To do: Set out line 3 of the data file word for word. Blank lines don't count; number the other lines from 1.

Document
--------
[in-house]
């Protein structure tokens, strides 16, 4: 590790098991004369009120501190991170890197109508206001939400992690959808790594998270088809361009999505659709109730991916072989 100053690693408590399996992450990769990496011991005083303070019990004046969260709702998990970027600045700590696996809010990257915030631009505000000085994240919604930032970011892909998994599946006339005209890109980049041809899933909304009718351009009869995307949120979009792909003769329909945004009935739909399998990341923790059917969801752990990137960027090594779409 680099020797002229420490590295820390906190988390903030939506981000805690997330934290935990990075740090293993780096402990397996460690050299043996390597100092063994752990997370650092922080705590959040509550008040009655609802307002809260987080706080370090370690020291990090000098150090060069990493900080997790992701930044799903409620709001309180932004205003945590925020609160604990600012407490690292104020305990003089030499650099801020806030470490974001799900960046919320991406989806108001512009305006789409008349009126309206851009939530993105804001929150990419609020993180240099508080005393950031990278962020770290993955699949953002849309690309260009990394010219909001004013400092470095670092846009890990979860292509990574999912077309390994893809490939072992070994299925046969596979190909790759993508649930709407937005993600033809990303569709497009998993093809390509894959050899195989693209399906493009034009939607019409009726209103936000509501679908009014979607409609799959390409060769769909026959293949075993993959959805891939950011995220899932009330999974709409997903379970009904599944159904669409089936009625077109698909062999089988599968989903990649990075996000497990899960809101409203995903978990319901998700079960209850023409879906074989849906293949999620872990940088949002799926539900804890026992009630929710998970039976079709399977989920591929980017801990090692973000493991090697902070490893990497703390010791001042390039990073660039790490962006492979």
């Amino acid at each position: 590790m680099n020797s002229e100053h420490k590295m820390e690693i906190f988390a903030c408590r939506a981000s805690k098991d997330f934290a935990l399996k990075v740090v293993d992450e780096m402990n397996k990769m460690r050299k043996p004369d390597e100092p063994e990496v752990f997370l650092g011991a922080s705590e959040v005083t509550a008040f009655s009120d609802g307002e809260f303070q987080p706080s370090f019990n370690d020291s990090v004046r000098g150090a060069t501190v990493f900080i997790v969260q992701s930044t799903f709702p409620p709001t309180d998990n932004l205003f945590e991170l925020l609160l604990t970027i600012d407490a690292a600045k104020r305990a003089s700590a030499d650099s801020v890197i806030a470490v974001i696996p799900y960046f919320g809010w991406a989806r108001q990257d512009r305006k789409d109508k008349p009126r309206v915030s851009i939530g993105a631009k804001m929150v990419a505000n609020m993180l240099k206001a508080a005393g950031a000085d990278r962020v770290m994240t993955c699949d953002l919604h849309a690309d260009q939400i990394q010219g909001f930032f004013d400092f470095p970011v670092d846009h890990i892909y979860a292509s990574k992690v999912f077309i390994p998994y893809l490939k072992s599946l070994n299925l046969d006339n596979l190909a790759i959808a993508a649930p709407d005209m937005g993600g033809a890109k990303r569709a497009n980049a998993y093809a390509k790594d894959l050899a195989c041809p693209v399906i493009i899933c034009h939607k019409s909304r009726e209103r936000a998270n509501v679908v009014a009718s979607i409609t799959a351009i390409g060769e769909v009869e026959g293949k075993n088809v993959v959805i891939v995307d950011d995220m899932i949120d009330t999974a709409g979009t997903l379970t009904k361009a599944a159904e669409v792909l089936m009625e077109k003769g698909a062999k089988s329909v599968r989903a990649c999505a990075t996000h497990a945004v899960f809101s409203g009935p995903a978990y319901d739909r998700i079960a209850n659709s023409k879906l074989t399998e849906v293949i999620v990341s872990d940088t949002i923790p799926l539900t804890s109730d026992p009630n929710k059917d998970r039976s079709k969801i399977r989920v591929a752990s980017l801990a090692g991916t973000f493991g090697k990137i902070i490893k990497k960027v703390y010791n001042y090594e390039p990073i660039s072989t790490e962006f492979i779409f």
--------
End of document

């Amino acid at each position: 590790m680099n020797s002229e100053h420490k590295m820390e690693i906190f988390a903030c408590r939506a981000s805690k098991d997330f934290a935990l399996k990075v740090v293993d992450e780096m402990n397996k990769m460690r050299k043996p004369d390597e100092p063994e990496v752990f997370l650092g011991a922080s705590e959040v005083t509550a008040f009655s009120d609802g307002e809260f303070q987080p706080s370090f019990n370690d020291s990090v004046r000098g150090a060069t501190v990493f900080i997790v969260q992701s930044t799903f709702p409620p709001t309180d998990n932004l205003f945590e991170l925020l609160l604990t970027i600012d407490a690292a600045k104020r305990a003089s700590a030499d650099s801020v890197i806030a470490v974001i696996p799900y960046f919320g809010w991406a989806r108001q990257d512009r305006k789409d109508k008349p009126r309206v915030s851009i939530g993105a631009k804001m929150v990419a505000n609020m993180l240099k206001a508080a005393g950031a000085d990278r962020v770290m994240t993955c699949d953002l919604h849309a690309d260009q939400i990394q010219g909001f930032f004013d400092f470095p970011v670092d846009h890990i892909y979860a292509s990574k992690v999912f077309i390994p998994y893809l490939k072992s599946l070994n299925l046969d006339n596979l190909a790759i959808a993508a649930p709407d005209m937005g993600g033809a890109k990303r569709a497009n980049a998993y093809a390509k790594d894959l050899a195989c041809p693209v399906i493009i899933c034009h939607k019409s909304r009726e209103r936000a998270n509501v679908v009014a009718s979607i409609t799959a351009i390409g060769e769909v009869e026959g293949k075993n088809v993959v959805i891939v995307d950011d995220m899932i949120d009330t999974a709409g979009t997903l379970t009904k361009a599944a159904e669409v792909l089936m009625e077109k003769g698909a062999k089988s329909v599968r989903a990649c999505a990075t996000h497990a945004v899960f809101s409203g009935p995903a978990y319901d739909r998700i079960a209850n659709s023409k879906l074989t399998e849906v293949i999620v990341s872990d940088t949002i923790p799926l539900t804890s109730d026992p009630n929710k059917d998970r039976s079709k969801i399977r989920v591929a752990s980017l801990a090692g991916t973000f493991g090697k990137i902070i490893k990497k960027v703390y010791n001042y090594e390039p990073i660039s072989t790490e962006f492979i779409f």